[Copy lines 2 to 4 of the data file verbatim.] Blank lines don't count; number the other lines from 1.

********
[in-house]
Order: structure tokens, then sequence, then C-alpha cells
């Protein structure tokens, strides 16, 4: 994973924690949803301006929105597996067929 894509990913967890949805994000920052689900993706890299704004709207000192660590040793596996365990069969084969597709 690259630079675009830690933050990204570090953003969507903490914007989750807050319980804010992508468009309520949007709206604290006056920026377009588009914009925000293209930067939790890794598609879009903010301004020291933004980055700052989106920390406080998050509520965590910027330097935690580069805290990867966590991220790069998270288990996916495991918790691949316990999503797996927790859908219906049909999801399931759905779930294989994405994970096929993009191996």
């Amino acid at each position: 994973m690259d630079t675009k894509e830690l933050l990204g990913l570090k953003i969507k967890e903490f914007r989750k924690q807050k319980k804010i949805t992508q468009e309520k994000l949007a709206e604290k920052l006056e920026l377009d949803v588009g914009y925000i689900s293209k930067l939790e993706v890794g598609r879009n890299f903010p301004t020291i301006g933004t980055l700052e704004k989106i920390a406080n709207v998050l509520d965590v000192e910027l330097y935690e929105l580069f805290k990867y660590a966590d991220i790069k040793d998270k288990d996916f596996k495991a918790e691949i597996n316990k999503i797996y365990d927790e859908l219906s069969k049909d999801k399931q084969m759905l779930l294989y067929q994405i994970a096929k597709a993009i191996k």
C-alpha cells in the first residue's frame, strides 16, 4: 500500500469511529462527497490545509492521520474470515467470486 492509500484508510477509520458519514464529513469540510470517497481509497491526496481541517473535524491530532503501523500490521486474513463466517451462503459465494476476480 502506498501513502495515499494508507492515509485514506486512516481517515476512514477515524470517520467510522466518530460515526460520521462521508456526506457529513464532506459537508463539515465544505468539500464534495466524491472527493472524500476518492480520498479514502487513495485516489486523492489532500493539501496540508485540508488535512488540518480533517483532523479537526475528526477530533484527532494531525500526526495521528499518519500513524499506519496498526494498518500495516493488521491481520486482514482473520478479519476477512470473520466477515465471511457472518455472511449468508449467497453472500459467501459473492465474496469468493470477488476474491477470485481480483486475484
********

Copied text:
Order: structure tokens, then sequence, then C-alpha cells
């Protein structure tokens, strides 16, 4: 994973924690949803301006929105597996067929 894509990913967890949805994000920052689900993706890299704004709207000192660590040793596996365990069969084969597709 690259630079675009830690933050990204570090953003969507903490914007989750807050319980804010992508468009309520949007709206604290006056920026377009588009914009925000293209930067939790890794598609879009903010301004020291933004980055700052989106920390406080998050509520965590910027330097935690580069805290990867966590991220790069998270288990996916495991918790691949316990999503797996927790859908219906049909999801399931759905779930294989994405994970096929993009191996």
């Amino acid at each position: 994973m690259d630079t675009k894509e830690l933050l990204g990913l570090k953003i969507k967890e903490f914007r989750k924690q807050k319980k804010i949805t992508q468009e309520k994000l949007a709206e604290k920052l006056e920026l377009d949803v588009g914009y925000i689900s293209k930067l939790e993706v890794g598609r879009n890299f903010p301004t020291i301006g933004t980055l700052e704004k989106i920390a406080n709207v998050l509520d965590v000192e910027l330097y935690e929105l580069f805290k990867y660590a966590d991220i790069k040793d998270k288990d996916f596996k495991a918790e691949i597996n316990k999503i797996y365990d927790e859908l219906s069969k049909d999801k399931q084969m759905l779930l294989y067929q994405i994970a096929k597709a993009i191996k």